Julius Caesar was a Roman statesman, general and a renowned author of Latin prose. Accounts concerning his life are sourced from historical records including his personal accounts and biographies written by scholars such as Plutarch. Caesar is notable as one of the most accomplished military commanders in Roman history.
5. Early Life
Julius Caesar was given his father’s name, Gaius Julius Caesar, at birth on July 13, 100 BCE in Rome. His father served as the governor of the Roman province of Asia and his mother, Aurelia Cotta, was from a noble family. The husband to Caesar’s aunt Julia was Gaius Marius, a prominent politician in Rome. Caesar’s father died in 85 BCE when Julius was 16 years of age, and he assumed the role of the head of the family. During this time, his uncle Gaius Marius together with his ally Lucius Cornelius Cinna was at war with Lucius Cornelius Sulla. Caesar embraced priesthood as the new High Priest of Jupiter and fittingly married fellow Patrician, Cornelia, who was Cinna’s daughter. His fortunes were reversed when Sulla emerged victorious after which his wife’s dowry, inheritance, and priesthood were taken away from him.
Julius Caesar was apprehensive of life under Sulla’s rule, and he subsequently departed from Rome to join the army. He gained a reputation as a competent soldier, even being awarded the Civic Crown for his role in the Siege of Mytilene. Caesar was part of a mission destined for Bithynia to secure a fleet of ships for King Nicomedes. Upon Sulla’s death, Caesar returned to Rome where he pursued a career as a legal advocate. He became well-known as an eloquent orator and a ruthless prosecutor, especially for former corrupt governors. On his way to Greece across the Aegean Sea, Caesar was kidnapped by pirates and held for ransom. He persuaded the pirates to raise the ransom from 20 to 50 talents because he thought he was worth more than 20 talents. He also threatened the pirates that he would pursue them and have them crucified, a threat which Caesar fulfilled after he was released. He was elected military tribune and then quaestor upon his return to Rome. He remarried the granddaughter of Sulla Pompeia as his first wife had died. His growing prominence enabled him to win elections as the Chief Priest in 63 BCE. His political career saw him serve as praetor in 62 BCE and later appointed propraetor of Hispania Ulterior and consul in 59 BCE.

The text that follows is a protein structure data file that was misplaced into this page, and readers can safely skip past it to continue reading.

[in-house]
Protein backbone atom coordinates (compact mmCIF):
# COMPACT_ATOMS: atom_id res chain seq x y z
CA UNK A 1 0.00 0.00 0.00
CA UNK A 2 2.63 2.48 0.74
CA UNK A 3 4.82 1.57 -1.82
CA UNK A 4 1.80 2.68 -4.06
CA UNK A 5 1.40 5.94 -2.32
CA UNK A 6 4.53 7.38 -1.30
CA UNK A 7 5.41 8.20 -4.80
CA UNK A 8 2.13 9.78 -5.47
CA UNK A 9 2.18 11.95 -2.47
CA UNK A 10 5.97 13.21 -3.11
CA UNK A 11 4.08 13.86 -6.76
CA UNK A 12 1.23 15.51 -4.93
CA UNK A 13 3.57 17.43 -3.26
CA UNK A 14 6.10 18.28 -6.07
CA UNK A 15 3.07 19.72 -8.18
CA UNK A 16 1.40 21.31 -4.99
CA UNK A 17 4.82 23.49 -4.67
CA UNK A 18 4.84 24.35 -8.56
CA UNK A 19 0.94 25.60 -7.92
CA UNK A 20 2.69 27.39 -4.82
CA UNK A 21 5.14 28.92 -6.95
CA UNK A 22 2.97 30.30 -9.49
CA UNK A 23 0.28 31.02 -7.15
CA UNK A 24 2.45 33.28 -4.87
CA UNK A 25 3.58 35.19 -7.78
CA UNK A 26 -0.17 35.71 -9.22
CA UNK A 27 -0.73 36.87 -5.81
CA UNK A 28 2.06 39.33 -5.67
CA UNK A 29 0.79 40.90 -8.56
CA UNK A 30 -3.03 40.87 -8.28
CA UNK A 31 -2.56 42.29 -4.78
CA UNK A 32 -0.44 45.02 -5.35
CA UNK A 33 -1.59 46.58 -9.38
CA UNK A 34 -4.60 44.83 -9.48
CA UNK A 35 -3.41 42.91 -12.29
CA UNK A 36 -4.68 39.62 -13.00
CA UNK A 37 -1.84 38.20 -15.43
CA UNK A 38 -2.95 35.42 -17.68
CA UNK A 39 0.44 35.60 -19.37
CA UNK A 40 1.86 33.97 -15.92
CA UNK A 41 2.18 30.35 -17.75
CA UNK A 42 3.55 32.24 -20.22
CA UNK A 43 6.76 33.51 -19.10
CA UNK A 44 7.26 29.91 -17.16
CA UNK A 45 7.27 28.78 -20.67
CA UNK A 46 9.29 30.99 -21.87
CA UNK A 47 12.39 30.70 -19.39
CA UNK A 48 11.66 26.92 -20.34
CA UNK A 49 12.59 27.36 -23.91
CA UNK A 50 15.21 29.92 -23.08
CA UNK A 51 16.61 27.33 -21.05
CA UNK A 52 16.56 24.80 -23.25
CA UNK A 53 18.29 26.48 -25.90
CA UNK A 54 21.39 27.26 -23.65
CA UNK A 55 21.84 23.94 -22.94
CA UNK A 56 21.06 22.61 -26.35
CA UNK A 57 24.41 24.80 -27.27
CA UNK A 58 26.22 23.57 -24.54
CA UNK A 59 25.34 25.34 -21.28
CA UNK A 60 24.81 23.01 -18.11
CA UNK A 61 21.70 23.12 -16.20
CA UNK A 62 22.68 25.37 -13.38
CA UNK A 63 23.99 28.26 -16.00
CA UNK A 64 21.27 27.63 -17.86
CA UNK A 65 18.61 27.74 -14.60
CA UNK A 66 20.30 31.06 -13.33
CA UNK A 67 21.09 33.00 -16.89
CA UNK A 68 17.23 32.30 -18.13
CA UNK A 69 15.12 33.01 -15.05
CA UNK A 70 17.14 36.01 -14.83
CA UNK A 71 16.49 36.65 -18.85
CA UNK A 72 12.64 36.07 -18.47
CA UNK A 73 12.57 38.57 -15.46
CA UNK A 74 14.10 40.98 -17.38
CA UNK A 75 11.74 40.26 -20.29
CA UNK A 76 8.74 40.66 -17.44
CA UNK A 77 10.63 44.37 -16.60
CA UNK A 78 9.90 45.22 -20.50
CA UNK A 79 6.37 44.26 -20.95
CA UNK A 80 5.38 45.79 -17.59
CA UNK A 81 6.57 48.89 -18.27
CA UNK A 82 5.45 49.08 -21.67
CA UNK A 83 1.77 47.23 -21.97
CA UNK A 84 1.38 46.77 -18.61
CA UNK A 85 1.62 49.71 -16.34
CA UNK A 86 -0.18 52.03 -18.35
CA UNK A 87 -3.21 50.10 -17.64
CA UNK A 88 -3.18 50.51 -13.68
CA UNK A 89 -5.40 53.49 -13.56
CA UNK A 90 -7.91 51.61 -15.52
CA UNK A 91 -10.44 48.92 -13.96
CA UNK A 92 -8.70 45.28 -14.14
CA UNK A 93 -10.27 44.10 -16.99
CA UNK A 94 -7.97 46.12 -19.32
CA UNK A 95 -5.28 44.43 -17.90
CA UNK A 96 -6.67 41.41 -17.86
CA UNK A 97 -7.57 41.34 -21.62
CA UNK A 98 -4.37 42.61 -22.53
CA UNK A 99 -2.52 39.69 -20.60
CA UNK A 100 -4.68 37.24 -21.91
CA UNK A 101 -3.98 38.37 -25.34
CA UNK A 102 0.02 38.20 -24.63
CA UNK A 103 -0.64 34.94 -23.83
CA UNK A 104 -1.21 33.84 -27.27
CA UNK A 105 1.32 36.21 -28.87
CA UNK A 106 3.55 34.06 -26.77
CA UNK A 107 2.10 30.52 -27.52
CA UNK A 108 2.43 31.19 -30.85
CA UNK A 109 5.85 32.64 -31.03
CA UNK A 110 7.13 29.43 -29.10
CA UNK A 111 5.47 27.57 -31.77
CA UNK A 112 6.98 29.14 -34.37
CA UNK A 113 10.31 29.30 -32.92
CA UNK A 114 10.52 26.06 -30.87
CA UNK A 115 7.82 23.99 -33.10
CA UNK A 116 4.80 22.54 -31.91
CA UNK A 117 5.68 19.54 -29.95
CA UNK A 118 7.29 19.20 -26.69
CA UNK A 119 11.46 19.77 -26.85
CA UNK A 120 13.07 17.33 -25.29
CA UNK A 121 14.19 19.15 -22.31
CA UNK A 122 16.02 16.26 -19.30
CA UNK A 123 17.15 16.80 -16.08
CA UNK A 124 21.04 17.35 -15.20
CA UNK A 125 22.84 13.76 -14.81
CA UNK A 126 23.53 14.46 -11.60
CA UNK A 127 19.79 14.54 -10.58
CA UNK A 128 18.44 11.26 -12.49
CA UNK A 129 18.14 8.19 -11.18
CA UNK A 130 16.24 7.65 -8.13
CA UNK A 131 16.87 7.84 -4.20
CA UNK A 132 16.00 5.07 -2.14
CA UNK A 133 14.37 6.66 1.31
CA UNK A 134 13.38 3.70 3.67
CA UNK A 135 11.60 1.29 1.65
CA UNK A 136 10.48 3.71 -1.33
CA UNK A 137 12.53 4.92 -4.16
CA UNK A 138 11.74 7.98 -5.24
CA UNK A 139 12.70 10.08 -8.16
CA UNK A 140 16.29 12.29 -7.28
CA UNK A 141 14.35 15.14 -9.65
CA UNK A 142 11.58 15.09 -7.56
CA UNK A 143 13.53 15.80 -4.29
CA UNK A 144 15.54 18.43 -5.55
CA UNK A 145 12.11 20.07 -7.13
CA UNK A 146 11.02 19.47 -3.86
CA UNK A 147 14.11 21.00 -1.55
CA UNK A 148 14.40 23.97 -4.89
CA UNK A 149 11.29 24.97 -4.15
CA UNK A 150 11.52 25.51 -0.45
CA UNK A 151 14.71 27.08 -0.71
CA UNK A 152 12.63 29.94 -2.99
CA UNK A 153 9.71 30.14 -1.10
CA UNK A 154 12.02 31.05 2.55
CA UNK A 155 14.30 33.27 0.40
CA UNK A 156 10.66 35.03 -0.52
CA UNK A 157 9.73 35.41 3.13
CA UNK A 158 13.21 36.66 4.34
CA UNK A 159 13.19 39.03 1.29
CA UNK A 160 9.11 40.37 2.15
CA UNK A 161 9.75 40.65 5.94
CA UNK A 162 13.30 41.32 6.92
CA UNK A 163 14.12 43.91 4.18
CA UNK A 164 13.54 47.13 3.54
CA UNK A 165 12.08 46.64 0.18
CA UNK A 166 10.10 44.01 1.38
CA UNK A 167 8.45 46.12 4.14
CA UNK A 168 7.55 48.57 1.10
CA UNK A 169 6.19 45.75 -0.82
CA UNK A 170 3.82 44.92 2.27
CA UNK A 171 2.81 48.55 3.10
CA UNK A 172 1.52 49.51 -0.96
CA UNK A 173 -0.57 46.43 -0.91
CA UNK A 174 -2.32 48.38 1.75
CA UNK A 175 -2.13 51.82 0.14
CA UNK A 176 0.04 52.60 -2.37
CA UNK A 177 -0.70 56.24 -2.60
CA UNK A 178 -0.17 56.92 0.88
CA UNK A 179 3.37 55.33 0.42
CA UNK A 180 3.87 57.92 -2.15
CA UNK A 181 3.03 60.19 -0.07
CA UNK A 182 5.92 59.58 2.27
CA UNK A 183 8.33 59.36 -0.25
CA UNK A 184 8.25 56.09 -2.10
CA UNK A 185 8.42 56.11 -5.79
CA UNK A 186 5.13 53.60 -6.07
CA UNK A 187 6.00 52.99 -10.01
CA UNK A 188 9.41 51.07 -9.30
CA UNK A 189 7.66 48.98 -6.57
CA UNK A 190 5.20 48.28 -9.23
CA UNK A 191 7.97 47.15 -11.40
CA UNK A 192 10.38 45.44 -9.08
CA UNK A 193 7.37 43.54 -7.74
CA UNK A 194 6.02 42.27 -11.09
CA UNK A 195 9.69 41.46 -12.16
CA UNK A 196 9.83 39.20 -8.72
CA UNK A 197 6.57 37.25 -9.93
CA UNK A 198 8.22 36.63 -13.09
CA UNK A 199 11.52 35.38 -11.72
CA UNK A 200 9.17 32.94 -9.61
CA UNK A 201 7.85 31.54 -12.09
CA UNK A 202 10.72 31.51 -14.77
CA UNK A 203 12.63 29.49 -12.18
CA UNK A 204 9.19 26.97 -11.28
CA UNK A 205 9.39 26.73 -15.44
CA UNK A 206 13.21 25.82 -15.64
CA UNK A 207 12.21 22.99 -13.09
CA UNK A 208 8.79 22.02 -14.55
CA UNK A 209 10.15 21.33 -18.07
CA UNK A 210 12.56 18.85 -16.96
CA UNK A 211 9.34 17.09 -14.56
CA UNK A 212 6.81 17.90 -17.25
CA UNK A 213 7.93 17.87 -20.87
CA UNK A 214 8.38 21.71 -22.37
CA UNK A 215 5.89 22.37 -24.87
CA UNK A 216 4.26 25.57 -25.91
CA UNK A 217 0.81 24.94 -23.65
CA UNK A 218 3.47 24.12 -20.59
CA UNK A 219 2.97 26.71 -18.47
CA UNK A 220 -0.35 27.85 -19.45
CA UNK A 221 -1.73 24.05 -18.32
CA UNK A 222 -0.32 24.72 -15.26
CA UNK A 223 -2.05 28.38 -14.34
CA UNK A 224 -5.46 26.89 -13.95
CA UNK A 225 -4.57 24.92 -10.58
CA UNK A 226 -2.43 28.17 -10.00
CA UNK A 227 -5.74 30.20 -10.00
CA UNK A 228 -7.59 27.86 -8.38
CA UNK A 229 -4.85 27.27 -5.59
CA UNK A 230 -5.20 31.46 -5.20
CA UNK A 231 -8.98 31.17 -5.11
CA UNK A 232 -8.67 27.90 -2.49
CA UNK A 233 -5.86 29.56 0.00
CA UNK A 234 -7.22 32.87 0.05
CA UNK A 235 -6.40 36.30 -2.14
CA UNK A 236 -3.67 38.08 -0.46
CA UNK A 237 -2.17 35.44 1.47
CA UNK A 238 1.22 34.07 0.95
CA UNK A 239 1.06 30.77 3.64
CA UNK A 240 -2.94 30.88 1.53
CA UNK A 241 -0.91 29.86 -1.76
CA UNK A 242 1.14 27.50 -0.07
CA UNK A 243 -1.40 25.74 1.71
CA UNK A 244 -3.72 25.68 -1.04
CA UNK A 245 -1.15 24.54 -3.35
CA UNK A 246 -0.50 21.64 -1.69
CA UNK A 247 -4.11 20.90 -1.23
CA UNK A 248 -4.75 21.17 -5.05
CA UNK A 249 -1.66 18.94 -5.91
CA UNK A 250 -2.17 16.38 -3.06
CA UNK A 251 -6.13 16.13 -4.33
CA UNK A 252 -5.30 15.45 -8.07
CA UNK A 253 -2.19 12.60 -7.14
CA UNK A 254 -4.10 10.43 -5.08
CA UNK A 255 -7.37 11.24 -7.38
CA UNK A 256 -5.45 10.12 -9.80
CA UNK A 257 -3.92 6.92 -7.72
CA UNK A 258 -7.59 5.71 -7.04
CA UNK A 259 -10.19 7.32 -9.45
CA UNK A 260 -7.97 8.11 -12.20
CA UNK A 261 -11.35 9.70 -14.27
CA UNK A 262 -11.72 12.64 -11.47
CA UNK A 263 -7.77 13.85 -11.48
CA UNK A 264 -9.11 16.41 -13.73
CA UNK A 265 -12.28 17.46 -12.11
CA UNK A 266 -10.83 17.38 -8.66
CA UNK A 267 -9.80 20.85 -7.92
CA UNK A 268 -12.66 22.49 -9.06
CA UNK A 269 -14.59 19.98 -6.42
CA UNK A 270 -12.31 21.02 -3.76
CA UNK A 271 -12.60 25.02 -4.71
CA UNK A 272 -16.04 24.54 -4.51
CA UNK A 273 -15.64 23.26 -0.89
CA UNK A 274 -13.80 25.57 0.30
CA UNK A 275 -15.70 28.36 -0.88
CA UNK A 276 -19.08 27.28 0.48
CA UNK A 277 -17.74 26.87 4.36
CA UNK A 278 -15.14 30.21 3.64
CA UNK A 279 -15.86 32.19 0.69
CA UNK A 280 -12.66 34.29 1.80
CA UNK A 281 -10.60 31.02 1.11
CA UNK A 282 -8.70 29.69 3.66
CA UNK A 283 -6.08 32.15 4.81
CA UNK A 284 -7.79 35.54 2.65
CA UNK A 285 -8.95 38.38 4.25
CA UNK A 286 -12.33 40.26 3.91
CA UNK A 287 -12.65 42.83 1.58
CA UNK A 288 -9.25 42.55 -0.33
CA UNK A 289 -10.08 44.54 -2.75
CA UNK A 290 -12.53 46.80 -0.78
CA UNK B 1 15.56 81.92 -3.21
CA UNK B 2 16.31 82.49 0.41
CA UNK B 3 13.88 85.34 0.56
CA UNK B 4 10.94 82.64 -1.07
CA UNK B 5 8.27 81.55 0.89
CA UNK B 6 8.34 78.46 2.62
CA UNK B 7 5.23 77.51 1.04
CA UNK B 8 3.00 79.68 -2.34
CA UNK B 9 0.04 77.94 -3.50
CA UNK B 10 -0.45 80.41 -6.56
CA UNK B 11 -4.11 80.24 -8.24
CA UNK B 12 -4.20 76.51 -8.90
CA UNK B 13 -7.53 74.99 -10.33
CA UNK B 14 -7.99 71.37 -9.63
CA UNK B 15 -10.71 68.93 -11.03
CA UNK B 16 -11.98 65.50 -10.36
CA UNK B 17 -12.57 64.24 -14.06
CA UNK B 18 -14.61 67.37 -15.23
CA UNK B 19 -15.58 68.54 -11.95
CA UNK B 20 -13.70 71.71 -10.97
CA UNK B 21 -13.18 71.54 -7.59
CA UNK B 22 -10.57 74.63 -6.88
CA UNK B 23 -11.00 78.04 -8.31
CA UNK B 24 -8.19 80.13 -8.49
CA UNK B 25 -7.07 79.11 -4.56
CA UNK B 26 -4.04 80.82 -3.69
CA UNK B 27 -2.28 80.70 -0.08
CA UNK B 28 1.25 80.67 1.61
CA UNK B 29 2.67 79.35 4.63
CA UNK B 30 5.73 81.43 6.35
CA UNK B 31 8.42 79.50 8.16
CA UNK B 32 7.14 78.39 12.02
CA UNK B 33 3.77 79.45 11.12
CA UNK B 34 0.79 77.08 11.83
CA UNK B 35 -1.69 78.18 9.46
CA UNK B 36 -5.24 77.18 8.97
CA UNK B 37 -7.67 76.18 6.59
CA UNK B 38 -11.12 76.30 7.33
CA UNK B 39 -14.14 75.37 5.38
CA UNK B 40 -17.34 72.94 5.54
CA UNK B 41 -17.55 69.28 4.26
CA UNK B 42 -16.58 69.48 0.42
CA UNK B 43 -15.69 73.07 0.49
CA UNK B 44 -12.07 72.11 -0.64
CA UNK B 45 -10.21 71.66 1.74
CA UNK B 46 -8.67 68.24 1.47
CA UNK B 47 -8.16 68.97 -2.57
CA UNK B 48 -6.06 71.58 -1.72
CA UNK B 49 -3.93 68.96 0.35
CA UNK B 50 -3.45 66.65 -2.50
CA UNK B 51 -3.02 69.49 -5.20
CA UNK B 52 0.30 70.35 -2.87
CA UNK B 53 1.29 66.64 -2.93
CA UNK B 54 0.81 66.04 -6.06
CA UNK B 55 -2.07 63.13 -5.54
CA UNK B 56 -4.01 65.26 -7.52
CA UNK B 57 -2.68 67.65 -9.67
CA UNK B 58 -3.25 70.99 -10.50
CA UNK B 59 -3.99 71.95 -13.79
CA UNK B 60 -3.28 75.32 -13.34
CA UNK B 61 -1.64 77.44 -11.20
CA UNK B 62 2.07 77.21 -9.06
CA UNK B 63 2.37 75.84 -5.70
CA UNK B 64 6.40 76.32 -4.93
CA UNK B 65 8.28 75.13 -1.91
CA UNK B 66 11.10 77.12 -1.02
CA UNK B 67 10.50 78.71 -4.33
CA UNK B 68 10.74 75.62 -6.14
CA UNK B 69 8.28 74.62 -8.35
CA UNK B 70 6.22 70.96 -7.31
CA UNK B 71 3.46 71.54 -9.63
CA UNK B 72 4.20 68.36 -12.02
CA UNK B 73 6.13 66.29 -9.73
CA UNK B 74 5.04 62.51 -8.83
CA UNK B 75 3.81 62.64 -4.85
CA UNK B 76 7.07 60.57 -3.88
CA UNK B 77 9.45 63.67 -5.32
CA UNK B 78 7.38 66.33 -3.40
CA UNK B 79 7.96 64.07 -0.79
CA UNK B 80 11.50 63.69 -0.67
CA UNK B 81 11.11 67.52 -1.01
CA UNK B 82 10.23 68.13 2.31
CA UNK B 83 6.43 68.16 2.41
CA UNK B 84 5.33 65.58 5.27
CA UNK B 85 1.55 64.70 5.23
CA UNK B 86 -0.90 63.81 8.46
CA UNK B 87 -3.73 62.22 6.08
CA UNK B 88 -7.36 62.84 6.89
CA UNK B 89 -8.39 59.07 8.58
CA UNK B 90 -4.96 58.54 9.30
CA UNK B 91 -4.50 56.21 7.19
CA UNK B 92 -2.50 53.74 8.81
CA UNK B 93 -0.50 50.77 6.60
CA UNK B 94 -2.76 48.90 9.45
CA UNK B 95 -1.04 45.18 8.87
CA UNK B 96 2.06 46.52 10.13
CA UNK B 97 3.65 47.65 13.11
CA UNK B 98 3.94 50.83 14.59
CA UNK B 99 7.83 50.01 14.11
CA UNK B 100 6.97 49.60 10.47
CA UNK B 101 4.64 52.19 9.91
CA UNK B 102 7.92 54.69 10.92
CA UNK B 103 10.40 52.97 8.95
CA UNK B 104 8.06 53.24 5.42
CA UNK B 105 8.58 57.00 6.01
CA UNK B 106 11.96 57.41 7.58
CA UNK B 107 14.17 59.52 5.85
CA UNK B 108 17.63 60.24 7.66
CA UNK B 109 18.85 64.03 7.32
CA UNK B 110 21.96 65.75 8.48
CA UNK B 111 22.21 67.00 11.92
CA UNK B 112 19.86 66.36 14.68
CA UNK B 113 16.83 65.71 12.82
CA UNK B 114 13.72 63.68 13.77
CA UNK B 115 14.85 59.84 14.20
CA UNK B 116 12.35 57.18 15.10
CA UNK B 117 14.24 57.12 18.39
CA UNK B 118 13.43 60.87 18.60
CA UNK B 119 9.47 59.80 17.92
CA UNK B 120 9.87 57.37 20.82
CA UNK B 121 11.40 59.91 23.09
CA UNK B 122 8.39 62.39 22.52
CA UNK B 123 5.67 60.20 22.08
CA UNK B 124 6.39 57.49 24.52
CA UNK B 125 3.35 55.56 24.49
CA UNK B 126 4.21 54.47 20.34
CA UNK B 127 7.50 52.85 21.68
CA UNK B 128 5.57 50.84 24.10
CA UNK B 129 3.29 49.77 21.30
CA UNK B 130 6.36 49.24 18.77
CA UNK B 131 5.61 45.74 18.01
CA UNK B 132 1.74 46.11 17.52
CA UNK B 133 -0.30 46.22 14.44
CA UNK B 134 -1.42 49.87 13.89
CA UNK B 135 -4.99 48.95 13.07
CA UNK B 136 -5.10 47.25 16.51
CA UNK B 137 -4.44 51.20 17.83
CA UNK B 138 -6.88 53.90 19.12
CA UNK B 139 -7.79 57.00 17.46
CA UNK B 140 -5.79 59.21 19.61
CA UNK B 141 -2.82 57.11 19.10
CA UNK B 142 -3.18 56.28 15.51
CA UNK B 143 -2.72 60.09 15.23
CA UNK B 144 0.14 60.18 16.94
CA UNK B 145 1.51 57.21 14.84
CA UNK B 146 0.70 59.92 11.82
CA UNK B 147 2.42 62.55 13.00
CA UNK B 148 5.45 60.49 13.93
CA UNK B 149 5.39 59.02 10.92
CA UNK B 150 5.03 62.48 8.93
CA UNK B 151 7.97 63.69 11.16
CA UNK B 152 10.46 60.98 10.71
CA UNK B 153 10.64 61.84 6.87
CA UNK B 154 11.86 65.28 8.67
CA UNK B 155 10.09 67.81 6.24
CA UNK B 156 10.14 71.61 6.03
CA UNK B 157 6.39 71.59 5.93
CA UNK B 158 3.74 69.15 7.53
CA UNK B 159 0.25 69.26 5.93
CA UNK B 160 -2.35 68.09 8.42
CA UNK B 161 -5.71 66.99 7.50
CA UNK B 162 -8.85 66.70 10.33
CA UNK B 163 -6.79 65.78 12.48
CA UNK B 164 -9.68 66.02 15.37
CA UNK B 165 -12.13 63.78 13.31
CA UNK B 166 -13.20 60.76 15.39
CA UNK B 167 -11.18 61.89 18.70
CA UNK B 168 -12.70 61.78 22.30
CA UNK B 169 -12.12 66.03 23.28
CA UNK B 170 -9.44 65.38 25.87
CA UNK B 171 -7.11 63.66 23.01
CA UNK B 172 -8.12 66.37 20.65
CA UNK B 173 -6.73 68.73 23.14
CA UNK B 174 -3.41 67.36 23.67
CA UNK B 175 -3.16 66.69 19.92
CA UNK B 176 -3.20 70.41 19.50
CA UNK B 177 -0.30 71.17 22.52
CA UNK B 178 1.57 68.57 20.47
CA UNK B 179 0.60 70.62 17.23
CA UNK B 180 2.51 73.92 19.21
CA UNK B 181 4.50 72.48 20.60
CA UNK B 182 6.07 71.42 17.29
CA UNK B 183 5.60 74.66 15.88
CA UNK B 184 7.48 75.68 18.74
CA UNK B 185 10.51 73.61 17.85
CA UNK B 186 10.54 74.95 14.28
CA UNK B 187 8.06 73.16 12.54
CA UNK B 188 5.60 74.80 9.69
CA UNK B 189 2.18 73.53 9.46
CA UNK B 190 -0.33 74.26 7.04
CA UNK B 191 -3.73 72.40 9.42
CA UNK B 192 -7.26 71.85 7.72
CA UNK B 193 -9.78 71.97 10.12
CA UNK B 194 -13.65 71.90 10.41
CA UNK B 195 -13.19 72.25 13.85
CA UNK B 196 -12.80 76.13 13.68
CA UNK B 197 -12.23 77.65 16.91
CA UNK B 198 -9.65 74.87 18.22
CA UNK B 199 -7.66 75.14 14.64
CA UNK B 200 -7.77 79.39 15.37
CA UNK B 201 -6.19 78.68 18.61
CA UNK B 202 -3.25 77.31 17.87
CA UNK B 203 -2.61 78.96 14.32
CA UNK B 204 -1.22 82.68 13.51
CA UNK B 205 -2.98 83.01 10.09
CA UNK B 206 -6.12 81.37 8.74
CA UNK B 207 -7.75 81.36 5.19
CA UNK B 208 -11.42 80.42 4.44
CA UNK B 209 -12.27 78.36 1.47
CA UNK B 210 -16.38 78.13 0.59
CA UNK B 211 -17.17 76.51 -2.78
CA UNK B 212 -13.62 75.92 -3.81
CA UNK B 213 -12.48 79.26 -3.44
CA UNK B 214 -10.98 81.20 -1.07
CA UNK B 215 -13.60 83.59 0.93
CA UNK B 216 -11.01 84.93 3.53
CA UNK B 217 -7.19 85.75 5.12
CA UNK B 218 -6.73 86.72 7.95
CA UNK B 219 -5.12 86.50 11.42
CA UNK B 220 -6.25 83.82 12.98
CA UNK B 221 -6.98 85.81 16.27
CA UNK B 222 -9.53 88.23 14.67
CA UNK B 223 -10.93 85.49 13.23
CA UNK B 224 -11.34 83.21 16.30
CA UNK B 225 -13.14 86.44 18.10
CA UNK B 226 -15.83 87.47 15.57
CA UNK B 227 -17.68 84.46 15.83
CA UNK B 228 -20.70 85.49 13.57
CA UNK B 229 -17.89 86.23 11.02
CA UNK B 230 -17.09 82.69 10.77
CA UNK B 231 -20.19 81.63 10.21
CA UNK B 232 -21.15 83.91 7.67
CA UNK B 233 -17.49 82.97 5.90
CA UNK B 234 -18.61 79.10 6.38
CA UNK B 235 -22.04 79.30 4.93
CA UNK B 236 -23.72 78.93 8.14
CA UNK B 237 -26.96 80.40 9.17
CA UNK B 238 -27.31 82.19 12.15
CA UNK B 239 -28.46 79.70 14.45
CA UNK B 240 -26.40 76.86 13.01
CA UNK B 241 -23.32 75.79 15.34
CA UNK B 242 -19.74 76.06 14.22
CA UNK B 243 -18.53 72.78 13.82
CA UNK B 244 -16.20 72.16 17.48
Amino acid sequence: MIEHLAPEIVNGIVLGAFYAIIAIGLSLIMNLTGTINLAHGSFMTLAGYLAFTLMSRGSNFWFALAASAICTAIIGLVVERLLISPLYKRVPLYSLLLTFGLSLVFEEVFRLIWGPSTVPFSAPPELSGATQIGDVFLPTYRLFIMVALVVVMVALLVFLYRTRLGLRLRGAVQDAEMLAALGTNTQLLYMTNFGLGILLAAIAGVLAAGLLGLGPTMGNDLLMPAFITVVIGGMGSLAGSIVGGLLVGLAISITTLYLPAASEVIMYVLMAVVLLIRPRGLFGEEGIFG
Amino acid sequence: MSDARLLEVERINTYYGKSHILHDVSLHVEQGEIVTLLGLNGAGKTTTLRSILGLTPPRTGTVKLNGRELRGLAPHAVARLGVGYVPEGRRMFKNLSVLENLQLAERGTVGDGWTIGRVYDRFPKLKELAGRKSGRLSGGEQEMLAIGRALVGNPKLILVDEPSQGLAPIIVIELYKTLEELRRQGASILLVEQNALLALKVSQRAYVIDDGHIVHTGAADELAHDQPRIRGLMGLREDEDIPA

3. Major Contributions
As Consul, Julius Caesar proposed law for the redistribution of public lands to the lower class. After his term ended, Caesar, together with his legions, invaded and conquered Gaul in 58 BCE. He became aware of the wealth to be gained by way of conquest, and he launched operations against the opposing tribes. He repelled invading Germanic tribes and invaded Britain twice. Caesar also defeated his former ally turned rival Pompey, who abandoned the throne in Rome and fled as Caesar and his troops approached the city. Julius Caesar served as dictator in Rome for 11 days following which he resigned and pursued Pompey to Egypt. Upon arrival in Egypt, Pompey was executed, and Caesar had the executors also killed. Caesar restored the deposed Queen Cleopatra back to her throne while in Egypt. He was reinstated as Rome’s dictator for one year following which he annihilated the King of Potus and killed the rest of Pompey’s senatorial allies. He subsequently served as dictator and consul and established a new Constitution. He passed laws for families with many children, curbing excessive luxuries, limiting the term of governors and reducing debts. He carried out more land, tax, political and economic reforms which made his popularity grow. His most notable contribution was the introduction of the Julian calendar which is almost similar to the current Western Calendar.
Caesar, in his status as a prominent political figure, faced some betrayals, the most notable one being that of his former ally, Pompey. Another of his closest allies, Marcus Brutus, led Caesar’s assassination. Caesar also faced opposition while instituting reforms and legislation, especially from the Senate.
1. Death and Legacy
The plot to assassinate Caesar was planned by members of the Senate. Casca struck first, using a dagger at the dictator’s neck, and the rest joined in the stabbing. His body was cremated at the place where the Temple of Caesar was built years later. Julius Caesar’s literary works have earned him the title as one of the greatest prose authors in Latin. His surviving war commentaries have contributed immensely to history. Caesar was also instrumental in the expansion of Roman territory through his military conquests.